It was good to be met by Mike Langrish at Dunmail, and to be joined by Geoff Cox.  After a change of shoes and socks, and a full ‘expedition foods’ serving of porridge with strawberries (800 calories and thoroughly to be recommended) we set off up Steel Fell 25 minutes down.  This was a very wet section, with light persistent rain adding to the heavy clag, but we kept up reasonable time until the descent off Great End, which seemed to take for ever.  This section deserves a thorough recce, as looking back on it from Sty Head Pass there seems to be a grassy route down on the Western flank.  We stopped at Sty Head only long enough to liberate a couple of hot-cross buns (excellent mountain food), a banana, and to top up the jelly baby pocket.  A brief window of sunshine gave superb views.

At this stage tiredness was beginning to set in, and I was losing a few minutes on each peak, particularly on the descents.  The clag returned on the way up to Scoat Fell, and we were treated to the rare sight of a perfectly circular rainbow on the mist down in the valley.  I’m reliably informed that this phenomenon is called a Brocken Spectre, and it was very impressive, if just about impossible to photograph – my poor attempt turned out looking more like a sheep in a fog.  Route finding on this leg is not too demanding, though we had to cast around after Haycock to find the runnable way down.  I was surprised to find clear trods all the way across to Seatallan, as I remember having to go just on compass bearing five years ago.  My descent of Middlefell must have been painful to behold as I was now going very slowly on the rocky path, and I lost a further 15 minutes on this section alone.  Joss came out to meet us at Greendale Bridge, and it was great to have a few minutes chatting – it was limited to no more than a few minutes partly because it was already getting dark, and also because the midges were out in force.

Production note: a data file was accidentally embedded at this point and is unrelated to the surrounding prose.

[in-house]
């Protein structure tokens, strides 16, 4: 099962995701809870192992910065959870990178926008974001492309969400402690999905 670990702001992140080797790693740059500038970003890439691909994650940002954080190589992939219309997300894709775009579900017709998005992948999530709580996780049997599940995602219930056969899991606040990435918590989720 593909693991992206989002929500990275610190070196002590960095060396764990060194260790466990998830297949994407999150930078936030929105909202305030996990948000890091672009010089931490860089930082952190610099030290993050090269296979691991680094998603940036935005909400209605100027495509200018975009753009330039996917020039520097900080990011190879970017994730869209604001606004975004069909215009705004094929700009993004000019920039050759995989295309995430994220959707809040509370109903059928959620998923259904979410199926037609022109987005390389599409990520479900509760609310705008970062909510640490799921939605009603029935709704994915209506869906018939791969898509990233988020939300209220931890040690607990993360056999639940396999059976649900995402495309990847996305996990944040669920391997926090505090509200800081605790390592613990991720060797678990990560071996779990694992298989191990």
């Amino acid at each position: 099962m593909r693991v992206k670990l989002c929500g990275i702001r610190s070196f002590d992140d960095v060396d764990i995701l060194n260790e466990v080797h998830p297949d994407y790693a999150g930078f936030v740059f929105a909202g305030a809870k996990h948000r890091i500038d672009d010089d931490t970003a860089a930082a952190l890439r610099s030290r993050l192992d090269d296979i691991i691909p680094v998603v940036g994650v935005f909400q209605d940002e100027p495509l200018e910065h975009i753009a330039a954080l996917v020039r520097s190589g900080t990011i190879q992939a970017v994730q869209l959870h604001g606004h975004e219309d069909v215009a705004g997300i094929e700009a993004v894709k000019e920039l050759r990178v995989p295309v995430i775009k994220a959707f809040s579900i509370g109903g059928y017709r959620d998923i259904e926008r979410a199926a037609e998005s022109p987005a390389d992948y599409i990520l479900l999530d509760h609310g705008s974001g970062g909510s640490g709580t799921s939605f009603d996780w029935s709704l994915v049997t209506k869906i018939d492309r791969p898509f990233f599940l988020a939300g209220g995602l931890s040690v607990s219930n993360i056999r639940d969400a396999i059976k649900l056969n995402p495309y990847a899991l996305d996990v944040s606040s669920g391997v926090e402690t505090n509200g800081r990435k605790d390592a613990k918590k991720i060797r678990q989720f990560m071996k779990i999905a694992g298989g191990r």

The final result was a successful traverse, taking 17 hours 40 minutes, approximately 3 hours more than I took in 2010 but still well within the 24 hour limit.  I think we probably lost an hour or so due to the weather, and the accumulation of minor route errors caused by the clag. An hour at least was due to taking the whole event at quite a relaxed pace, determined to enjoy it rather than go for a time.  But part of the difference must be due to the legs being 5 years older than last time!


AndyWattsAndy and Ian at Ore Gap – thanks to Geoff Cox for the photo.

A great day out on the hills, and thanks to Joe and Ian for pacing, and to Clare, Nick, Jonathan and Geoff for their company.

Wednesday, 15 July 2015

Jenny Helme (W65) – 14 June 2014

History: How did I come to find myself on Pooley Bridge, lined up with Carol, Dave and Simon,